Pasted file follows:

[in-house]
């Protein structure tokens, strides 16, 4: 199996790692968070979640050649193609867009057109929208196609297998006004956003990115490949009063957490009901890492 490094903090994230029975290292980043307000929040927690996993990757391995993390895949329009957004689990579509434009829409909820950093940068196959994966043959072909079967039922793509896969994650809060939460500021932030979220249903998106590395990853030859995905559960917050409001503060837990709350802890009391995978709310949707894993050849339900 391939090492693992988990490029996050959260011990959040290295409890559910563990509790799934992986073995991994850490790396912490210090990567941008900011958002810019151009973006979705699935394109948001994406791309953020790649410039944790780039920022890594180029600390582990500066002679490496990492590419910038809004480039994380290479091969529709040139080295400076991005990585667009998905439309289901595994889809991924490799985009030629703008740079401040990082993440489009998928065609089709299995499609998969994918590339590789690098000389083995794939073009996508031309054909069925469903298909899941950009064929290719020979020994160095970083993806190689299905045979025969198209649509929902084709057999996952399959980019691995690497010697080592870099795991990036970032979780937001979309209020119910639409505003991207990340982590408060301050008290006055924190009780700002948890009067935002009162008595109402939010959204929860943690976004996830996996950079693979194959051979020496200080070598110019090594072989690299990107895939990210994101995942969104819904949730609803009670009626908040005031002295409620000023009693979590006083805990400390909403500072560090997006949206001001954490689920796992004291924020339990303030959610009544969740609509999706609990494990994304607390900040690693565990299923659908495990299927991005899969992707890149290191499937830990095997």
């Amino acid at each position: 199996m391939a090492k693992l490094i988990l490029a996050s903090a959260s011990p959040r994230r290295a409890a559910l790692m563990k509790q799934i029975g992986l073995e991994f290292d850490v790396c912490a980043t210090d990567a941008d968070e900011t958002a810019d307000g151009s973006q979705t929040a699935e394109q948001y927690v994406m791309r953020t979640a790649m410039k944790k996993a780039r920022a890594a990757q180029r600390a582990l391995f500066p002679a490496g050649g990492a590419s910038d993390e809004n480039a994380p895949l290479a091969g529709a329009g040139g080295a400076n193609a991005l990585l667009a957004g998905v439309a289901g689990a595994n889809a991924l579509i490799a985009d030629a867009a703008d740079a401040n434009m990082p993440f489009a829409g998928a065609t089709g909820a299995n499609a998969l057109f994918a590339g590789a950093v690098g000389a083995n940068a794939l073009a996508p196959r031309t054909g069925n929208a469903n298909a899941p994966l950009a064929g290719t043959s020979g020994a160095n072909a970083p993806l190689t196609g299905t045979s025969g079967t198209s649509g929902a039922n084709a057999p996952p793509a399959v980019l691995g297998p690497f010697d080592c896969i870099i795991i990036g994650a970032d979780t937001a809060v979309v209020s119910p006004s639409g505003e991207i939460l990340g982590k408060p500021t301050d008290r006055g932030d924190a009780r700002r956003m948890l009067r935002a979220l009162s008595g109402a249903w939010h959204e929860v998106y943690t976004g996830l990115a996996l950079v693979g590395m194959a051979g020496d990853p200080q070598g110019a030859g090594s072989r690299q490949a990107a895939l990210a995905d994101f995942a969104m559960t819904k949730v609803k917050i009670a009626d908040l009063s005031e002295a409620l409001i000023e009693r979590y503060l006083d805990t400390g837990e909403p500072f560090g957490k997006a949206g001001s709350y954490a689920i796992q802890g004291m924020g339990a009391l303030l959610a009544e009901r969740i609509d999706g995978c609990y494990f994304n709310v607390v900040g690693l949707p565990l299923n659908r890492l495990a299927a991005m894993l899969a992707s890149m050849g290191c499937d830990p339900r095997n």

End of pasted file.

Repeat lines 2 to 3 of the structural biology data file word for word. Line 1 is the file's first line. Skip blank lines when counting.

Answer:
């Protein structure tokens, strides 16, 4: 199996790692968070979640050649193609867009057109929208196609297998006004956003990115490949009063957490009901890492 490094903090994230029975290292980043307000929040927690996993990757391995993390895949329009957004689990579509434009829409909820950093940068196959994966043959072909079967039922793509896969994650809060939460500021932030979220249903998106590395990853030859995905559960917050409001503060837990709350802890009391995978709310949707894993050849339900 391939090492693992988990490029996050959260011990959040290295409890559910563990509790799934992986073995991994850490790396912490210090990567941008900011958002810019151009973006979705699935394109948001994406791309953020790649410039944790780039920022890594180029600390582990500066002679490496990492590419910038809004480039994380290479091969529709040139080295400076991005990585667009998905439309289901595994889809991924490799985009030629703008740079401040990082993440489009998928065609089709299995499609998969994918590339590789690098000389083995794939073009996508031309054909069925469903298909899941950009064929290719020979020994160095970083993806190689299905045979025969198209649509929902084709057999996952399959980019691995690497010697080592870099795991990036970032979780937001979309209020119910639409505003991207990340982590408060301050008290006055924190009780700002948890009067935002009162008595109402939010959204929860943690976004996830996996950079693979194959051979020496200080070598110019090594072989690299990107895939990210994101995942969104819904949730609803009670009626908040005031002295409620000023009693979590006083805990400390909403500072560090997006949206001001954490689920796992004291924020339990303030959610009544969740609509999706609990494990994304607390900040690693565990299923659908495990299927991005899969992707890149290191499937830990095997």
């Amino acid at each position: 199996m391939a090492k693992l490094i988990l490029a996050s903090a959260s011990p959040r994230r290295a409890a559910l790692m563990k509790q799934i029975g992986l073995e991994f290292d850490v790396c912490a980043t210090d990567a941008d968070e900011t958002a810019d307000g151009s973006q979705t929040a699935e394109q948001y927690v994406m791309r953020t979640a790649m410039k944790k996993a780039r920022a890594a990757q180029r600390a582990l391995f500066p002679a490496g050649g990492a590419s910038d993390e809004n480039a994380p895949l290479a091969g529709a329009g040139g080295a400076n193609a991005l990585l667009a957004g998905v439309a289901g689990a595994n889809a991924l579509i490799a985009d030629a867009a703008d740079a401040n434009m990082p993440f489009a829409g998928a065609t089709g909820a299995n499609a998969l057109f994918a590339g590789a950093v690098g000389a083995n940068a794939l073009a996508p196959r031309t054909g069925n929208a469903n298909a899941p994966l950009a064929g290719t043959s020979g020994a160095n072909a970083p993806l190689t196609g299905t045979s025969g079967t198209s649509g929902a039922n084709a057999p996952p793509a399959v980019l691995g297998p690497f010697d080592c896969i870099i795991i990036g994650a970032d979780t937001a809060v979309v209020s119910p006004s639409g505003e991207i939460l990340g982590k408060p500021t301050d008290r006055g932030d924190a009780r700002r956003m948890l009067r935002a979220l009162s008595g109402a249903w939010h959204e929860v998106y943690t976004g996830l990115a996996l950079v693979g590395m194959a051979g020496d990853p200080q070598g110019a030859g090594s072989r690299q490949a990107a895939l990210a995905d994101f995942a969104m559960t819904k949730v609803k917050i009670a009626d908040l009063s005031e002295a409620l409001i000023e009693r979590y503060l006083d805990t400390g837990e909403p500072f560090g957490k997006a949206g001001s709350y954490a689920i796992q802890g004291m924020g339990a009391l303030l959610a009544e009901r969740i609509d999706g995978c609990y494990f994304n709310v607390v900040g690693l949707p565990l299923n659908r890492l495990a299927a991005m894993l899969a992707s890149m050849g290191c499937d830990p339900r095997n």